Born in the early 20th century in communist Russia, Danzig Baldayev grew up witnessing and being subject to the corruption and routine sub-human treatment which was prevalent at that time. After being ordered to work in “Kresty”- an infamous Russian prison, he discovered tattooing and by firstly drawing designs he came across, his curiosity developed into an obsession. What he went on to create over the next 50 years was a collosal photographic archive of Russian Prison Tattoos behind and infront of the bars, across both men and in some cases women, showcasing the distinct ominous style of Russian Prison Tattooing.
The intimacy shown within his relationship with his subjects is what makes his collection so intriguing and revered; no-one at the time had attempted to or been granted such access to the Russian underworld, let alone with the intention to document and share it with the generally misunderstanding outsiders beyond their world. His subjects: incarcerated or otherwise display little reserve, and react to the trust earned by Baldaev by appearing to exist as naturally as any literal or metaphorical outsider would be permitted to see them.
The art of Russian Prison Tattooing transcended the western prison protocol of loudly & conspicuously displaying resentment and bitterness; on the contrary it served as a complex and universal language in which ones life could be shared publicly through the power of symbology. Everything from why you were incarcerated, crimes committed, reformed lifestyles, habits and even sexuality could be deduced from the ultra specific placement, direction, sizing and accompaniment of the tattoo’s. A tattooed man had nothing to hide, in the same way a man devoid of tattoo’s simply did not exist- and did so at the mercy of his peers. The tattoo’s were undoubtably created within the vein of heirachy & honor; and those who worked outside of this paid accordingly. Accounts of manual removal of tattoos not earned by wearers were not uncommon…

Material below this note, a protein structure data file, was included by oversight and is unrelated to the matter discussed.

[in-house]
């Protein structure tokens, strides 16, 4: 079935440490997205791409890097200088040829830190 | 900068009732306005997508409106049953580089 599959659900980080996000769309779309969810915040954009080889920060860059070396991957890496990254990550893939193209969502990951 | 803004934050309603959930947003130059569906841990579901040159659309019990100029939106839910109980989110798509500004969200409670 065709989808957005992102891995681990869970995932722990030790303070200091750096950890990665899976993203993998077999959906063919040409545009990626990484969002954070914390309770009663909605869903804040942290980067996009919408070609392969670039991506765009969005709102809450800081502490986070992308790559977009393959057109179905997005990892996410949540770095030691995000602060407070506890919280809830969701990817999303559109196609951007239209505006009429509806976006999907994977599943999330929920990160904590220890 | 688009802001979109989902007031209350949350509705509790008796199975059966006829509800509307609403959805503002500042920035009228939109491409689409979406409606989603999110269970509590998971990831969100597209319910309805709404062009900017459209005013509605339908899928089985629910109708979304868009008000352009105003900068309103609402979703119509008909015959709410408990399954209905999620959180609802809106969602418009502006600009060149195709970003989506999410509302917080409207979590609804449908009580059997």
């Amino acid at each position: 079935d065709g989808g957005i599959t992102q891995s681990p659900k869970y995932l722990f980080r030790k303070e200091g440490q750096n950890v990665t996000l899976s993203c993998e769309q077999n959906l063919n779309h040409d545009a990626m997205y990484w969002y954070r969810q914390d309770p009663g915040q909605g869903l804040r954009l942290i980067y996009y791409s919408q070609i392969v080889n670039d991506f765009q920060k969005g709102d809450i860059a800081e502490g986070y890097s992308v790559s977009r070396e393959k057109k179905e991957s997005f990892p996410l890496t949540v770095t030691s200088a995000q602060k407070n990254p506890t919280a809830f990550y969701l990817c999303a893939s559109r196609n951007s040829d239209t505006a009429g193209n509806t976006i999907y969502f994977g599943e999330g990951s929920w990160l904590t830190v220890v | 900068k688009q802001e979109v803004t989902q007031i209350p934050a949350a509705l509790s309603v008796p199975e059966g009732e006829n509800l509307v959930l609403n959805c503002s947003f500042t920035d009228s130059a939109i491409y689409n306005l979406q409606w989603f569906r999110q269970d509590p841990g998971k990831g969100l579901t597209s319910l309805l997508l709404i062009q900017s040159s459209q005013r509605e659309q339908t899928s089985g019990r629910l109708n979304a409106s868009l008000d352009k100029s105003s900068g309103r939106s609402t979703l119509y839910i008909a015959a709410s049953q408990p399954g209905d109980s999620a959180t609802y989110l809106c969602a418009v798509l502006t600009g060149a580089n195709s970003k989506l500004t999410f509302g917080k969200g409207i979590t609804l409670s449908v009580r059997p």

Baldaev Published “Russian Criminal Tattoo Encyclopedia I, II & III” as well as “Drawings from the Gulag”